In a continued trail of instant recognisable tropes in post-2000 fashion – first the digital prints, then the return of the logo, then the rise of word art and slogans – to couple with the way our lives play out on social media, a marriage with recognisable food brands or items is a logical next step, whether people truly align themselves with the food brands or not.  Food corporation logos have a universal recognisability that goes beyond the double CC’s of Chanel or the Louis Vuitton monogram.  I lost count of the number of people in Marc Jacobs’ Coca-Cola-sanctioned S/S 14 sweatshirt or the Moschino French Fries phone cases dotted all around fashion week this season.  Some people will say they’re cheap ploys or “streetstyle bait” (a term I’m increasingly annoyed by) but what it all is essentially is a bit of fun.  There is no Naomi Klein-esque agenda or even vaguely subversive undertones.  It’s face value, everyman fun.  And by everyman, I mean the joke can be shared with people that are not remotely interested in fashion.  Just as Campbell Souper Dress made its impact on populist culture iconography, so too will these examples of co-branded food/fashion send ups.

P.S. Just so you know that I’m putting money – or in this case, food – where my mouth is, I am actually partial to McDonalds at least once a month (their Filet O’ Fish hits a a sweet sweet gherkin mayo spot – don’t ask me why), and I will leap off a plane in New York and head to a Popeye’s for what really is Perfectly Fried Chicken (sadly our UK counterparts just don’t cut it – unless you go to chi-chi-cool joints like Rita’s in Hackney).  As for Pocky and Walker’s crisps?  Well… need, you ask?  By the by, salt and vinegar IS the only flavour to be chomping on and I far prefer matcha to strawberry Pocky.



IMG_9628Kit Neale Perfectly Fried Chicken sweatshirt worn with Sacai skirt, J Brand jeans and Purified shoes


IMG_9652Moschino Over 20 Billion Served sweater (sold out – for now) worn with Flavia la Rocca striped dungarees


IMG_9698Ryan Lo t-shirt, lace shirt and matching skirt



IMG_9774Anya Hindmarch crisp clutch worn with Tome metallic shirt and Oh My God skirt

24th April will mark the one year anniversary since 1,133 people died in the Rana Plaza factory in Bangladesh.  It will now henceforth be known as Fashion Revolution Day, as Carry Somers, founder of ethical fashion label Pachacuti and Orsola de Castro, will be encouraging everyone and anyone to use fashion as a power to do good.  We’re asked to be curious about the origin of what we wear and so everyone can get involved by Tweeting, Facebooking or emailing the brand of your favourite piece of clothing, worn #InsideOut to ask them “Who Made Your Clothes?”  My interview with de Castro earlier in the year wasn’t just a one-off gesture.  I’ll be getting involved by asking a whole series of #InsideOut questions.  We shall see what answers come back in this united bid to seek out transparency from fashion brands.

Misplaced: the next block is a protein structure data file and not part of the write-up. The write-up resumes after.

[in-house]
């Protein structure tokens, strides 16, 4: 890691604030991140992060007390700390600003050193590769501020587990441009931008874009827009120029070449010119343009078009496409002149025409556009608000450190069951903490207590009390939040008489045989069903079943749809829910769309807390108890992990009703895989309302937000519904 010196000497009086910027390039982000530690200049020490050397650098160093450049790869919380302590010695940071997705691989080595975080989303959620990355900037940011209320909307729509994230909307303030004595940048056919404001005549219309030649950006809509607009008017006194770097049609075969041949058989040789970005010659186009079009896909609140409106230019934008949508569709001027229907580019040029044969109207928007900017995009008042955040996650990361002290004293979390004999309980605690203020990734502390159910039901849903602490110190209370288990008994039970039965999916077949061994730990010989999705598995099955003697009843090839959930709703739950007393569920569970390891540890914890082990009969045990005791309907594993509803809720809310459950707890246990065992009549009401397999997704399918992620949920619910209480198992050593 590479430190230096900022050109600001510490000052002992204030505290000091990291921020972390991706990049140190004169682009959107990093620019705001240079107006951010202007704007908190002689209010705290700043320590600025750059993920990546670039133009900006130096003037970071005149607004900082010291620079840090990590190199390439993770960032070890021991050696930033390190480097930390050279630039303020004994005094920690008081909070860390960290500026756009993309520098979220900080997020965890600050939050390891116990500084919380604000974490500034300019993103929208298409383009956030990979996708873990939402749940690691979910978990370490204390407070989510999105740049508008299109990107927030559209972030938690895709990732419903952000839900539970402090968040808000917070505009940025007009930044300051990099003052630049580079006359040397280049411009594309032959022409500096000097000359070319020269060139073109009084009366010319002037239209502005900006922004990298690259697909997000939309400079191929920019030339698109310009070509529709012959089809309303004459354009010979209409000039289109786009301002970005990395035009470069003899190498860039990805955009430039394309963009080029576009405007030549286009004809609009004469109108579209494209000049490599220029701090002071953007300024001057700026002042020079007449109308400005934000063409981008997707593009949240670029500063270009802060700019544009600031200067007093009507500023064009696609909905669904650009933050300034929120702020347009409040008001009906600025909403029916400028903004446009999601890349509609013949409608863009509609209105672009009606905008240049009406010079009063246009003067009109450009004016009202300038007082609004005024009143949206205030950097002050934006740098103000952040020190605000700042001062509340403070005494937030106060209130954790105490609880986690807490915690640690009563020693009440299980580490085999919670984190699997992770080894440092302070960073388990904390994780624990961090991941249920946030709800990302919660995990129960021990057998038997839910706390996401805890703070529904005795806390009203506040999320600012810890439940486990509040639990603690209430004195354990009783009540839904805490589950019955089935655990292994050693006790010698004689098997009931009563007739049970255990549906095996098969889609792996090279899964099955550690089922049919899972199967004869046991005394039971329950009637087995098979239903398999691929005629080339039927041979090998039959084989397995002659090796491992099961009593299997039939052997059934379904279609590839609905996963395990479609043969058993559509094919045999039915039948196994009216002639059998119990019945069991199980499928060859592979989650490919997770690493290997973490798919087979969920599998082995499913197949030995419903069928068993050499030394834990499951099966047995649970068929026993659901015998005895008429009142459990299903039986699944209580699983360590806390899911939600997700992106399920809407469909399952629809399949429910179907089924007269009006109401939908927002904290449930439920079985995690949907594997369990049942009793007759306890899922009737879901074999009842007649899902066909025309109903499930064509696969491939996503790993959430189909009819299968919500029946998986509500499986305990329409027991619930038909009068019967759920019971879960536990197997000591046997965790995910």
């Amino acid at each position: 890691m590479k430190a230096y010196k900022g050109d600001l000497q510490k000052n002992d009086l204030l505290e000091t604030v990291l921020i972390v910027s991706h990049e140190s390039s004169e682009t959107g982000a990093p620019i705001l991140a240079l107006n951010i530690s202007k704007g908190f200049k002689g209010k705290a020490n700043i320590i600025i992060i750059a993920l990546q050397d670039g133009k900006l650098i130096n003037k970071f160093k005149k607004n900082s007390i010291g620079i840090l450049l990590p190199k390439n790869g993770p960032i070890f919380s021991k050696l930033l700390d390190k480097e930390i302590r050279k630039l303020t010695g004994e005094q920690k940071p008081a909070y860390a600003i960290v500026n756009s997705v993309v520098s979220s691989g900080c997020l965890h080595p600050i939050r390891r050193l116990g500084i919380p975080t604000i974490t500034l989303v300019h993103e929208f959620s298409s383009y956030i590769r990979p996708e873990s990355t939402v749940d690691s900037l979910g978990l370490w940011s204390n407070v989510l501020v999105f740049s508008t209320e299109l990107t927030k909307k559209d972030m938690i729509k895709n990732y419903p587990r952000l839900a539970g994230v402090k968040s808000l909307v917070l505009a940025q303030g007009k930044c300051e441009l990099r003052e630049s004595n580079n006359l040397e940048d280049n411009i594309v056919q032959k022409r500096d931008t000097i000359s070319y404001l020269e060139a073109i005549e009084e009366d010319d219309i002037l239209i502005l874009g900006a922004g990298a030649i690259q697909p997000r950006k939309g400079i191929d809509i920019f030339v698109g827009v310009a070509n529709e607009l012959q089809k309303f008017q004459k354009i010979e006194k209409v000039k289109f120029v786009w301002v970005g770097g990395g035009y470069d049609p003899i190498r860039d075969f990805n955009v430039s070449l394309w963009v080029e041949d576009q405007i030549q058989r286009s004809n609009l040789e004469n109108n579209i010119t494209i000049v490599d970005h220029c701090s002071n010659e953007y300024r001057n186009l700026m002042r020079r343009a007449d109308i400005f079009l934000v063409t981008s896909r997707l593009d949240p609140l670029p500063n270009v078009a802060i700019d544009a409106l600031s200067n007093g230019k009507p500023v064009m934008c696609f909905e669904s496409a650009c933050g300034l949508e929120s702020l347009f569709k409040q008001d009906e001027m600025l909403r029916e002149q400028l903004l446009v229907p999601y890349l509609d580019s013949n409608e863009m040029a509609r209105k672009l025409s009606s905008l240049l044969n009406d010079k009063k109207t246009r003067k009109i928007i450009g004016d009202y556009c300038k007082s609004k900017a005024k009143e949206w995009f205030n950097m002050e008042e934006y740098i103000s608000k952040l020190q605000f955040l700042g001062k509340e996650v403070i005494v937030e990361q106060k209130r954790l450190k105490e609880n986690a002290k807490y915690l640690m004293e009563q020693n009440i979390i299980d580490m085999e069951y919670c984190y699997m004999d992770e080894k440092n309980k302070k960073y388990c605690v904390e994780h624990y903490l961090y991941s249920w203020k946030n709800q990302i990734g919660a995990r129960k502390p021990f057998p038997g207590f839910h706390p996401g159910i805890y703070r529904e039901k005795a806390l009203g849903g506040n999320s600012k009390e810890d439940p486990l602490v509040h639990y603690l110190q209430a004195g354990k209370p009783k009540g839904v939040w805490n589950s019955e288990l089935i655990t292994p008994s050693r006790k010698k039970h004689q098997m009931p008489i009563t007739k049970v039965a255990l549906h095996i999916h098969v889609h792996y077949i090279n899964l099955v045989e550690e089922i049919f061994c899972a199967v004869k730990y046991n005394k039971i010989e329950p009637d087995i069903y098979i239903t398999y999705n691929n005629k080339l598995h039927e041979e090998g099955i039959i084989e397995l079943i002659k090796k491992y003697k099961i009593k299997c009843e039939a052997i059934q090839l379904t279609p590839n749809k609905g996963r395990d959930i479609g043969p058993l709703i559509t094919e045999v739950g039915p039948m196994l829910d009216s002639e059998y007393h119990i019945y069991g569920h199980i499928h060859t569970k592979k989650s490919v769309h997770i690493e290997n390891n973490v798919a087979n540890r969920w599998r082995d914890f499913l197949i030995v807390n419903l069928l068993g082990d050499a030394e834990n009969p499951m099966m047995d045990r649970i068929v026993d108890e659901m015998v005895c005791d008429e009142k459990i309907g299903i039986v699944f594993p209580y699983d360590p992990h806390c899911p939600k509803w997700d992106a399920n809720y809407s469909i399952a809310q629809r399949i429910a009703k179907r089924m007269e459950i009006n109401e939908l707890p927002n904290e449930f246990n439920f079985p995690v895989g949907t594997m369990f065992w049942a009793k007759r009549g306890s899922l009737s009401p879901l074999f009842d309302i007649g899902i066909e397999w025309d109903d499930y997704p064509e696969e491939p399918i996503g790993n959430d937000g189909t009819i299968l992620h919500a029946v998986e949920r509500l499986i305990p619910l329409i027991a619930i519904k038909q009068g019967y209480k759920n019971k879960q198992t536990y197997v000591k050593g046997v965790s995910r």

thecutPhotograph by Koo for The Cut

One designer that doesn’t need to be turned inside out is Flavia la Rocca.  Originally from Rome, but now based in Milan, Flavia comes from a PR background but since 2011 has started her own label with a difference.  Flavia approaches sustainability in a number of ways.  The foundation core of her clothing is based on the idea of interchageable modules.  “The Folded Looks” series developed for SS14 comprises of a number of components with specially concealed zippers – a top that can be elongated, a pencil skirt that can then be adapted into a mini skirt or a mid-length skirt with a flounce, and the two can be connected to create a dress.  It’s eight outfits in one, handily folded up into a pouch, that saves energy and resources on the part of manufacturer and for the wearer, encourages a less-is-more approach.  Flavia doesn’t ignore the origin of her materials either as she a) makes everything entirely in Italy and b) uses a material called Newlife, made from plastic bottles to convert into a high performance thread.  It ticks the right  boxes without sacrificing or scrimping on design.  I’ve already had firsthand experience of Flavia’s concealed zipper action as she very kindly sent me a pair of red striped dungarees from one of her earlier capsule collections that a number of people have been asking me about, regardless of Flavia’s green credentials.  Yoox.com have just introduced the S/S 14 collection featuring a few of these combi-pieces as part of their Master & Muse project, selected by Amber Valetta.